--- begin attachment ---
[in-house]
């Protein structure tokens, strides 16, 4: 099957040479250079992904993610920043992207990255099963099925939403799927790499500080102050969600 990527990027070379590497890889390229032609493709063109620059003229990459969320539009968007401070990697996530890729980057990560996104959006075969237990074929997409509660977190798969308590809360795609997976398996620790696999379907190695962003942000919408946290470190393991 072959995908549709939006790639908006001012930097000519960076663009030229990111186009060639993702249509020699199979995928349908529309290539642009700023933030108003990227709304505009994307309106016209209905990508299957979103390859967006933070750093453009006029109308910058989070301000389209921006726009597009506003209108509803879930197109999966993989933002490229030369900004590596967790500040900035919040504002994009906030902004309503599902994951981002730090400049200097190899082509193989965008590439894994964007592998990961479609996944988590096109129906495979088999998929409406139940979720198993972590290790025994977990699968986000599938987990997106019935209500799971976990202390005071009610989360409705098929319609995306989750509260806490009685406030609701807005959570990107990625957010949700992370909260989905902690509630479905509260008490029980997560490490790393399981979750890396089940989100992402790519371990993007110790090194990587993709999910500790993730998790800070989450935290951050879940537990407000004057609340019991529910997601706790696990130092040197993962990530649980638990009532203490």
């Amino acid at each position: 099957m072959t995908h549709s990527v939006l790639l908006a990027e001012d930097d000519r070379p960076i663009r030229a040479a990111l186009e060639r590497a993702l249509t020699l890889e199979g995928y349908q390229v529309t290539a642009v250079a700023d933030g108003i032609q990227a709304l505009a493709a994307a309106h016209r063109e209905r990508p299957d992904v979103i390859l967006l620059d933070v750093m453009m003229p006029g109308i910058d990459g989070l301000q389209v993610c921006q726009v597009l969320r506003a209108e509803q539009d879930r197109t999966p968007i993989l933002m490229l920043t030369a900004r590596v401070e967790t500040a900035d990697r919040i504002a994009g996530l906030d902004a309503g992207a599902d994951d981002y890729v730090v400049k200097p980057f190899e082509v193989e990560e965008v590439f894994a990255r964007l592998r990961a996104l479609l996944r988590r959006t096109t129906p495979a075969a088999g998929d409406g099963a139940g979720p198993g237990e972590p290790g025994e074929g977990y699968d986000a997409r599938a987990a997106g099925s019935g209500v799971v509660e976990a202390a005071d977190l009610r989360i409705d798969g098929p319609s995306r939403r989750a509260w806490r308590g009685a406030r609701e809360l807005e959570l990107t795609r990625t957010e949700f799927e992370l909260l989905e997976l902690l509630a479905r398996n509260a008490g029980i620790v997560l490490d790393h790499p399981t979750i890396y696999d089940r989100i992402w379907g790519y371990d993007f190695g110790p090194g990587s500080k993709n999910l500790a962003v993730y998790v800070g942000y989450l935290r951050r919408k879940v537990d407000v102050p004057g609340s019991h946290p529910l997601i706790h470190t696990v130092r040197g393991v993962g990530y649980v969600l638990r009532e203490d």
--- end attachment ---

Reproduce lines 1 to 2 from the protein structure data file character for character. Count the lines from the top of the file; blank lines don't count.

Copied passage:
[in-house]
């Protein structure tokens, strides 16, 4: 099957040479250079992904993610920043992207990255099963099925939403799927790499500080102050969600 990527990027070379590497890889390229032609493709063109620059003229990459969320539009968007401070990697996530890729980057990560996104959006075969237990074929997409509660977190798969308590809360795609997976398996620790696999379907190695962003942000919408946290470190393991 072959995908549709939006790639908006001012930097000519960076663009030229990111186009060639993702249509020699199979995928349908529309290539642009700023933030108003990227709304505009994307309106016209209905990508299957979103390859967006933070750093453009006029109308910058989070301000389209921006726009597009506003209108509803879930197109999966993989933002490229030369900004590596967790500040900035919040504002994009906030902004309503599902994951981002730090400049200097190899082509193989965008590439894994964007592998990961479609996944988590096109129906495979088999998929409406139940979720198993972590290790025994977990699968986000599938987990997106019935209500799971976990202390005071009610989360409705098929319609995306989750509260806490009685406030609701807005959570990107990625957010949700992370909260989905902690509630479905509260008490029980997560490490790393399981979750890396089940989100992402790519371990993007110790090194990587993709999910500790993730998790800070989450935290951050879940537990407000004057609340019991529910997601706790696990130092040197993962990530649980638990009532203490």